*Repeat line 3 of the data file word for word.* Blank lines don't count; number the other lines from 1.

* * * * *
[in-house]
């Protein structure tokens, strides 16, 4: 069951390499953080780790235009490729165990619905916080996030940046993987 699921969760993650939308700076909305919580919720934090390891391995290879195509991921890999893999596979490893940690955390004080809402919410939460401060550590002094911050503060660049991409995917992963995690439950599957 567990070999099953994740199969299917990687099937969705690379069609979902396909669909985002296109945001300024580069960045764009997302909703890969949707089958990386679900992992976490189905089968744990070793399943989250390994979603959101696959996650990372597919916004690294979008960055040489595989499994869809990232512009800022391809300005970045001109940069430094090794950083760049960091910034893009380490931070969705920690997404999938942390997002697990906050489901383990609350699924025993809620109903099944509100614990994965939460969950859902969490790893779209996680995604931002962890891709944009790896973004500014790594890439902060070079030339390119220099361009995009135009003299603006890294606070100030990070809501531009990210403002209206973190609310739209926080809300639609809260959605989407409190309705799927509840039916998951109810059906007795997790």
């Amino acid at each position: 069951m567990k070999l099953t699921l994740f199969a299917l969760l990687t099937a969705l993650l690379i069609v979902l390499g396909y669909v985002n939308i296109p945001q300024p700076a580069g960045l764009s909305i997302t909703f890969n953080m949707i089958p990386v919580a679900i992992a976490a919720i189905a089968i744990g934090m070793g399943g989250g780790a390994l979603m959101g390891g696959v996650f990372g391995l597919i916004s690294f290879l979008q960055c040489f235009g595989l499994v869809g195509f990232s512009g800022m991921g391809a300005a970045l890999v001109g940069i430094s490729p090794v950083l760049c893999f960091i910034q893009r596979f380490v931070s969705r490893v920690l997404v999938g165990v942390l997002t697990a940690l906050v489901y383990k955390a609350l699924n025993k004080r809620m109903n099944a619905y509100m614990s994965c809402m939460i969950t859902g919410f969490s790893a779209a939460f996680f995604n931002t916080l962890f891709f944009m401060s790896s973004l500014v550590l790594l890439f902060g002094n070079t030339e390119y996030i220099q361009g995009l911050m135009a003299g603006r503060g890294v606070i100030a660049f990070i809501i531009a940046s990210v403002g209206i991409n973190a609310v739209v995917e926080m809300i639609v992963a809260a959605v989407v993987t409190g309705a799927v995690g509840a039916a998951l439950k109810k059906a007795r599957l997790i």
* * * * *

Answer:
């Amino acid at each position: 069951m567990k070999l099953t699921l994740f199969a299917l969760l990687t099937a969705l993650l690379i069609v979902l390499g396909y669909v985002n939308i296109p945001q300024p700076a580069g960045l764009s909305i997302t909703f890969n953080m949707i089958p990386v919580a679900i992992a976490a919720i189905a089968i744990g934090m070793g399943g989250g780790a390994l979603m959101g390891g696959v996650f990372g391995l597919i916004s690294f290879l979008q960055c040489f235009g595989l499994v869809g195509f990232s512009g800022m991921g391809a300005a970045l890999v001109g940069i430094s490729p090794v950083l760049c893999f960091i910034q893009r596979f380490v931070s969705r490893v920690l997404v999938g165990v942390l997002t697990a940690l906050v489901y383990k955390a609350l699924n025993k004080r809620m109903n099944a619905y509100m614990s994965c809402m939460i969950t859902g919410f969490s790893a779209a939460f996680f995604n931002t916080l962890f891709f944009m401060s790896s973004l500014v550590l790594l890439f902060g002094n070079t030339e390119y996030i220099q361009g995009l911050m135009a003299g603006r503060g890294v606070i100030a660049f990070i809501i531009a940046s990210v403002g209206i991409n973190a609310v739209v995917e926080m809300i639609v992963a809260a959605v989407v993987t409190g309705a799927v995690g509840a039916a998951l439950k109810k059906a007795r599957l997790i």